By Ella Thwaites | @ellathwaites_
Subedited by Philippa Strachan | @philippastrac
The combined oral contraceptive is currently used by over 100 million women worldwide but there is an unresolved debate over whether the medication can be the cause or catalyst for depression.
‘The pill’ as it’s more commonly known, has its advantages such as, preventing unwanted pregnancy, resolving skin problems, making periods less painful, & reducing the risk of some cancers. However, there is an ongoing and seemingly unresolved debate that taking the medication can cause depression or make the symptoms worse.
What is the pill and what does it do? The pill contains naturally-occurring female sex hormones: oestrogen and progesterone and are taken by women in order to alter the menstrual cycle and essentially prevent pregnancy. The hormones in the pill stop ovulation and thicken the cervix mucus, making it more difficult for the sperm to get to the egg.
A study published in 2014 states that sex hormones can significantly alter the areas of the brain linked to emotional function and the synthetic progestogen in the contraceptive pill affects the brain’s ability to produce serotonin, therefore, women who are receptive to small hormone changes or may already suffer from mental health issues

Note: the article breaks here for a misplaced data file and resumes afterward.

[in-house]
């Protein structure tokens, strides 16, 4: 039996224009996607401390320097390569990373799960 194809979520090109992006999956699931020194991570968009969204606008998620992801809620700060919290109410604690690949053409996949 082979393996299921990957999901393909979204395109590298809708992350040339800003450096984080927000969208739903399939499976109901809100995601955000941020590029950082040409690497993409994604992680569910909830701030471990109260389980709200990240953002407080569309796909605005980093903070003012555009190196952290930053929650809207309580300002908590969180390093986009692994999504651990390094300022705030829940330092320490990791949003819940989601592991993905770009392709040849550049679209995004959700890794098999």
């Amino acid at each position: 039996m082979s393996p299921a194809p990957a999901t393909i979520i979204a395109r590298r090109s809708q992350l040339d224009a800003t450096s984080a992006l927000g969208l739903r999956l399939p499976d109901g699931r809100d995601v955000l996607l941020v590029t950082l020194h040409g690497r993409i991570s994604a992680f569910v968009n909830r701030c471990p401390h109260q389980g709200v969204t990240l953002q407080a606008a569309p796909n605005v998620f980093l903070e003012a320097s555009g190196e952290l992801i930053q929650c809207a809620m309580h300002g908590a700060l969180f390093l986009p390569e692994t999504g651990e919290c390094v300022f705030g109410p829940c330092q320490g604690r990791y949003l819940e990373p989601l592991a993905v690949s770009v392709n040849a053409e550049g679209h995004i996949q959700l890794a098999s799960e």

The Journal of Epidemiology in 2013 states that women taking the contraceptive pill were no more at risk of developing depression than women who were not taking the pill. They stated that it is important to note that mood swings and irritability are vastly different from depression and suicidal thoughts.
Journalist, Vicky Spratt says this about her experience with the pill: “At this point, I had already seen my GP several times, following the sudden onset of debilitating panic attacks, which I had never experienced before. At no point had my contraceptive pill come up in conversation, despite the fact that the attacks had started when I switched to the new contraceptive.”.
It seems that the discussion is ongoing – a more recent Danish study observed over 13 years was seen to prove that depression is linked to taking the contraceptive pill.
There is solid evidence to prove both statements but results seem entirely dependent on the individual and there are a number of stipulations, for example, a person’s mental health history. It is vital to note that you are more likely to experience low mood when on the pill if this is a problem you already experience in everyday life, but it isn’t an absolute given that you will have a negative time when taking the pill.
If you are concerned that your pill is causing you to experience depressive symptoms then trust your instinct and talk to a doctor. There are a hoard of different kinds of contraception such as the coil, the implant, the vaginal ring, or the patch that can be administered so chances are if one doesn’t work for you, another may be more suitable.